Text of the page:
Playboy magazine has given up printing its regular print edition as a result of the coronavirus crisis.
Sales of printed copies had been dwindling for some time and the brand’s biggest audience is now online, according to offical company figures.
The magazine, one of the world’s most recognisable titles, published its first issue in December 1953. The magazine, which featured an iconic nude centrefold of Marilyn Monroe, was an immediate success.
Over the years stars such as Madonna, Mariah Carey, Kim Kardashian, Dolly Parton, Jessica Alba, Charlize Theron, Carmen Electra, Lindsay Lohan and Pamela Anderson have appeared on its cover.
The magazine’s final print issue will be the Spring 2020 edition – which is due to arrive on news stands this week.
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An announcement from Playboy Enterprises CEO Ben Kohn said: “We have decided that our Spring 2020 Issue, which arrives on US newsstands and as a digital download this week, will be our final printed publication for the year in the US.
“We will move to a digital-first publishing schedule for all of our content including the Playboy Interview, 20Q, the Playboy Advisor and of course our Playmate pictorials.”
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He explained: “As the disruption of the coronavirus pandemic to content production and the supply chain became clearer and clearer, we were forced to accelerate a conversation we’ve been having internally: the question of how to transform our US print product to better suit what consumers want today … "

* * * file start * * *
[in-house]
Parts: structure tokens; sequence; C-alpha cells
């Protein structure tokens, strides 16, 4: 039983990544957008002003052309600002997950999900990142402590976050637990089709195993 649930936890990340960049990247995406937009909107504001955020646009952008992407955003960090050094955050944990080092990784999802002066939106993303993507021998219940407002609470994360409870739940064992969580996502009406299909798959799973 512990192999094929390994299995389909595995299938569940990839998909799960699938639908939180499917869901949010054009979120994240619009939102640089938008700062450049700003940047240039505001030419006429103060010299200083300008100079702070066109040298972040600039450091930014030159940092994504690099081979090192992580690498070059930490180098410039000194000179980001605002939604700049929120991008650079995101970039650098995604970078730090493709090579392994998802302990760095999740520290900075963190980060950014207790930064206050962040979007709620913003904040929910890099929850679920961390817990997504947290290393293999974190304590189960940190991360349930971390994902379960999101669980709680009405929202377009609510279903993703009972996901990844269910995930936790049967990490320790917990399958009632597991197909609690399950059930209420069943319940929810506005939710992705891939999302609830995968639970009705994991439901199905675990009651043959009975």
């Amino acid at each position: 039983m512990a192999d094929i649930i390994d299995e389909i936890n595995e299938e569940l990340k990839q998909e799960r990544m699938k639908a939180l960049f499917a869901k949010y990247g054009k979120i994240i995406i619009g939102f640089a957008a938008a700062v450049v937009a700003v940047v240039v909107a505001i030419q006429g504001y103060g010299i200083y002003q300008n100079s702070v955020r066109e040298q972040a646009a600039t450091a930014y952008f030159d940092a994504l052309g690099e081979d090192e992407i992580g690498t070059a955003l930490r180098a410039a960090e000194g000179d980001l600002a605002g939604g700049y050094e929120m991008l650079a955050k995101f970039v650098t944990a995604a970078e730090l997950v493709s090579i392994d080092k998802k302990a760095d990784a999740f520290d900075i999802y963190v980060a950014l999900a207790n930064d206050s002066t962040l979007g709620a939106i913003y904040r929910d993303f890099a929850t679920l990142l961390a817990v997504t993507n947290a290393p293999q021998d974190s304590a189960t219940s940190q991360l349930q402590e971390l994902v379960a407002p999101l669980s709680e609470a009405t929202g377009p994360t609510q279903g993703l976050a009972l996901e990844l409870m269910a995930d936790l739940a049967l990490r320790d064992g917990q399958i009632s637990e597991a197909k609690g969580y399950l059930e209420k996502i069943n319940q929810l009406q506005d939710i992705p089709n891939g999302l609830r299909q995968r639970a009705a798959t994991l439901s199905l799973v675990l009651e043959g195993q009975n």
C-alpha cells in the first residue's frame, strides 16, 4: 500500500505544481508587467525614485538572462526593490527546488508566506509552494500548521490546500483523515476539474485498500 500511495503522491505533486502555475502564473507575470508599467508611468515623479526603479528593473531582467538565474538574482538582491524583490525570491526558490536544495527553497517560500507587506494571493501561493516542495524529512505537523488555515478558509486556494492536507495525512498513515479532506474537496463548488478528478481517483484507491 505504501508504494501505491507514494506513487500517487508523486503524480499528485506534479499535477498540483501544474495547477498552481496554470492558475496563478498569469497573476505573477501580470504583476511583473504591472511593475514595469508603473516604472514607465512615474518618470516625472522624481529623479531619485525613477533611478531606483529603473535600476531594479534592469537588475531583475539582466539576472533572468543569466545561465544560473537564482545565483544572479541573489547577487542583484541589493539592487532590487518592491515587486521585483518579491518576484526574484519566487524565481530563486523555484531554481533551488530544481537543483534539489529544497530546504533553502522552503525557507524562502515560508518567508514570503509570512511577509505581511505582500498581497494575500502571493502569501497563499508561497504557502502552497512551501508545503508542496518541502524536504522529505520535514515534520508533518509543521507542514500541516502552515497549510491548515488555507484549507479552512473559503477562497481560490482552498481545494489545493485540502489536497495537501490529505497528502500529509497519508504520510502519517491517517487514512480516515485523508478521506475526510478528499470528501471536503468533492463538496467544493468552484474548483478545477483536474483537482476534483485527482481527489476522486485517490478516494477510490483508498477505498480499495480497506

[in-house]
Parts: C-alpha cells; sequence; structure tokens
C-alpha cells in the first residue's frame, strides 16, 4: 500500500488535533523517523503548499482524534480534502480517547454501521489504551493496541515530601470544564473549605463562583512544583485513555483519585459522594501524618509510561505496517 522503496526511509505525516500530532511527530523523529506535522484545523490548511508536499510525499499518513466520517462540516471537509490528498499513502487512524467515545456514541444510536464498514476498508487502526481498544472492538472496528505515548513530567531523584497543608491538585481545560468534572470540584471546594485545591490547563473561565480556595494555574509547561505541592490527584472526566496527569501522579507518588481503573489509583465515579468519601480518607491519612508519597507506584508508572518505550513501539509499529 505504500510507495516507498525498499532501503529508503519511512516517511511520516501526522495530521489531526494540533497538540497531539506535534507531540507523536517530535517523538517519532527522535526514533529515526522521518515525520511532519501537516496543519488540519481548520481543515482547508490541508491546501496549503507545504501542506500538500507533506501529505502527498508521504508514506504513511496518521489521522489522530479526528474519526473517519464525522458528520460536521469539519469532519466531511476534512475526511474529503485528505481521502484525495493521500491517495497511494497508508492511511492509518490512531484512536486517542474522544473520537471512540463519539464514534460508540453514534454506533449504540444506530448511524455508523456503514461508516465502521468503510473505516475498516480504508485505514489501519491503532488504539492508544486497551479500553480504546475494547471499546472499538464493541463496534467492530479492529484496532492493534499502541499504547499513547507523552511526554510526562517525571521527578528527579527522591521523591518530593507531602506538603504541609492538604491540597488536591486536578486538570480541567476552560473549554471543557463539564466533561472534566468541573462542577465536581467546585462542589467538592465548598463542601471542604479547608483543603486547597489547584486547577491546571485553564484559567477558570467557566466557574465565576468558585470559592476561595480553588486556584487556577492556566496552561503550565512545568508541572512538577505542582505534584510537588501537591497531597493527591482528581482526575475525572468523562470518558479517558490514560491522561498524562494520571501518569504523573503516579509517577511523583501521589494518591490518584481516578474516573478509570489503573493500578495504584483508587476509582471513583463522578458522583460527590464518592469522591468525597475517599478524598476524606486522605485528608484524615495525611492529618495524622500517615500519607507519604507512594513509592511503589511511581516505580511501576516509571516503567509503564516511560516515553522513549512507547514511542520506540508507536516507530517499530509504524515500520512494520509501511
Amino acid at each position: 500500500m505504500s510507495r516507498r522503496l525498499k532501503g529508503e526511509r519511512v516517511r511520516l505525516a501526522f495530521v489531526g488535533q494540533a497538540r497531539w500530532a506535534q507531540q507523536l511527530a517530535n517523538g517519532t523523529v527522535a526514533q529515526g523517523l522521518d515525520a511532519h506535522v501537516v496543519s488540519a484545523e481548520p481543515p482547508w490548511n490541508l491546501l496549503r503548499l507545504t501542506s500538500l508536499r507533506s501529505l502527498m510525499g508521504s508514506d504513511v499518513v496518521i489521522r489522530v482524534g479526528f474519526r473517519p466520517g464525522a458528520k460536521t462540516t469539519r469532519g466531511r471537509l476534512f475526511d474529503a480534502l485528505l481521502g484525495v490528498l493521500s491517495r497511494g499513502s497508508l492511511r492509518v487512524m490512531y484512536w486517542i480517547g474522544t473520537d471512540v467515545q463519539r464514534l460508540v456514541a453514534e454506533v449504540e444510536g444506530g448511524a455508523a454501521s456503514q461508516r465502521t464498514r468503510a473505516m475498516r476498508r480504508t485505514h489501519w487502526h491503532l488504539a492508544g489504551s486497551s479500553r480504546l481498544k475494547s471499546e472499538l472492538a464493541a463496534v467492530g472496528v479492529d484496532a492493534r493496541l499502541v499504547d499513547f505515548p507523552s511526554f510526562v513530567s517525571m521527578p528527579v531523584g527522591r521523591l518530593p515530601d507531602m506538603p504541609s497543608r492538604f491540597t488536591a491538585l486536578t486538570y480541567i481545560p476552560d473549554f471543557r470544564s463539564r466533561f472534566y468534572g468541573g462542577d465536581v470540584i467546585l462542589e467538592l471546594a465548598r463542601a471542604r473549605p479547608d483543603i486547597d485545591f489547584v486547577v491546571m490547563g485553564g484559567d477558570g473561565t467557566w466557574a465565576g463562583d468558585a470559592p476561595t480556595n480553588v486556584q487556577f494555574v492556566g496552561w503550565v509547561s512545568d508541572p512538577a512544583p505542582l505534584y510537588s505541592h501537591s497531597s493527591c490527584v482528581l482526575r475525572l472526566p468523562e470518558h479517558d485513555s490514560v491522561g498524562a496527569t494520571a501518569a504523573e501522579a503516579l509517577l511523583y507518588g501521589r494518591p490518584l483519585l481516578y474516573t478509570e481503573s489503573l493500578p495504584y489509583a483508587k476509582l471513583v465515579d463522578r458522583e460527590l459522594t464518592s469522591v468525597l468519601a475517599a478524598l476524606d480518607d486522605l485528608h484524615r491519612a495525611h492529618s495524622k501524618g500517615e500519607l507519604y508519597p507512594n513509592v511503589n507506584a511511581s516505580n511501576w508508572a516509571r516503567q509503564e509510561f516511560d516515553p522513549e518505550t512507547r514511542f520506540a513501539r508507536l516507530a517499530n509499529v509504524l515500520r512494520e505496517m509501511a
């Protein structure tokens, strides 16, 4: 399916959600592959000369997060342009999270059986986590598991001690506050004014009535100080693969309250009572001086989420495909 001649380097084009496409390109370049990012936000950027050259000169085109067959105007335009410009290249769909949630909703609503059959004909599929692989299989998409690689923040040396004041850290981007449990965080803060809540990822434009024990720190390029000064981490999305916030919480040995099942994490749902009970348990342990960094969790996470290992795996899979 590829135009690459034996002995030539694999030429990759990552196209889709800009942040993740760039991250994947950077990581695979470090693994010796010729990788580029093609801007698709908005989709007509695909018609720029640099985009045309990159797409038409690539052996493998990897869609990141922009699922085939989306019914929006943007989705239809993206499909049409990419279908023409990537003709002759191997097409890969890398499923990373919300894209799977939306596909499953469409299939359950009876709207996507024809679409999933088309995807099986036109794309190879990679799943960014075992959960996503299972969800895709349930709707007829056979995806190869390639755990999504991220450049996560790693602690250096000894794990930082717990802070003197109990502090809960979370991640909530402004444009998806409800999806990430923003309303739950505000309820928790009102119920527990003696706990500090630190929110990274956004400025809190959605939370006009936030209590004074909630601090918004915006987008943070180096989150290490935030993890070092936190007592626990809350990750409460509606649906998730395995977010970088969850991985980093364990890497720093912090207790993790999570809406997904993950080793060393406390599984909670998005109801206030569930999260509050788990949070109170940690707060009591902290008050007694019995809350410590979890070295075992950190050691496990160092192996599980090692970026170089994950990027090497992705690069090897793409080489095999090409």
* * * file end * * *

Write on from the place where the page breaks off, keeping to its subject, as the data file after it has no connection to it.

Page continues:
He insisted that the company would still publish occasional print specials, starting next year.
Kohn continued: “In 2021, alongside our digital content offerings and new consumer product launches, we will bring back fresh and innovative printed offerings in a variety of new forms – through special editions, partnerships with the most provocative creators, timely collections and much more.”
He added: “Print is how we began and print will always be a part of who we are.”
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In October 2015 it was announced that, starting with the March 2016 issue, Playboy would no longer feature full frontal nudity.
A combination of pressure from feminist groups and the widespread availability of much more explicit material online made the Playmate of the Month feature irrelevant.
The magazine U-turned on that policy with a second announcement on Twitter in February 2017 with the hashtag #NakedIsNormal.
In 2017 it went from monthly to bi-monthly, and the following year dropped to quarterly editions.
In response to widespread speculation that Playboy would be disappearing from newsstands, the magazine’s management said that would never happen.
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